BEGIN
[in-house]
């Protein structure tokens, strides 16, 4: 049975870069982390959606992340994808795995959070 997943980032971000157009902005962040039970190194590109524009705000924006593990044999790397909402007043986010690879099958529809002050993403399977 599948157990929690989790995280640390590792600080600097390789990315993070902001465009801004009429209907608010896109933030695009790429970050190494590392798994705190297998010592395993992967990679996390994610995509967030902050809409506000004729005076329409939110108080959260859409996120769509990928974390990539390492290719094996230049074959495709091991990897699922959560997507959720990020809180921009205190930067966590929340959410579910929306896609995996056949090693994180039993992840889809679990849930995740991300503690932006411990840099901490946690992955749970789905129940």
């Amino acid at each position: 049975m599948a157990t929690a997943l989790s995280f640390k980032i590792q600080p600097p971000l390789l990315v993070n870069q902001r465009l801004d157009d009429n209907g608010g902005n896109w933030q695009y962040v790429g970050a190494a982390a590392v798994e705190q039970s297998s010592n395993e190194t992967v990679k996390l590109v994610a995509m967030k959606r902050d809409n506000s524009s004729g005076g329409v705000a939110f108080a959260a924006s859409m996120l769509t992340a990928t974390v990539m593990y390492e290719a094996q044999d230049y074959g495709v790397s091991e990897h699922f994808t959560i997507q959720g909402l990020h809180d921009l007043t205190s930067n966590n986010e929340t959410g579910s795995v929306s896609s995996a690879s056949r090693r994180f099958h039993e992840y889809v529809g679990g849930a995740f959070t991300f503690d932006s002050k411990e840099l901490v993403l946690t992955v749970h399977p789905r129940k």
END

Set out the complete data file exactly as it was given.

[in-house]
């Protein structure tokens, strides 16, 4: 049975870069982390959606992340994808795995959070 997943980032971000157009902005962040039970190194590109524009705000924006593990044999790397909402007043986010690879099958529809002050993403399977 599948157990929690989790995280640390590792600080600097390789990315993070902001465009801004009429209907608010896109933030695009790429970050190494590392798994705190297998010592395993992967990679996390994610995509967030902050809409506000004729005076329409939110108080959260859409996120769509990928974390990539390492290719094996230049074959495709091991990897699922959560997507959720990020809180921009205190930067966590929340959410579910929306896609995996056949090693994180039993992840889809679990849930995740991300503690932006411990840099901490946690992955749970789905129940």
């Amino acid at each position: 049975m599948a157990t929690a997943l989790s995280f640390k980032i590792q600080p600097p971000l390789l990315v993070n870069q902001r465009l801004d157009d009429n209907g608010g902005n896109w933030q695009y962040v790429g970050a190494a982390a590392v798994e705190q039970s297998s010592n395993e190194t992967v990679k996390l590109v994610a995509m967030k959606r902050d809409n506000s524009s004729g005076g329409v705000a939110f108080a959260a924006s859409m996120l769509t992340a990928t974390v990539m593990y390492e290719a094996q044999d230049y074959g495709v790397s091991e990897h699922f994808t959560i997507q959720g909402l990020h809180d921009l007043t205190s930067n966590n986010e929340t959410g579910s795995v929306s896609s995996a690879s056949r090693r994180f099958h039993e992840y889809v529809g679990g849930a995740f959070t991300f503690d932006s002050k411990e840099l901490v993403l946690t992955v749970h399977p789905r129940k």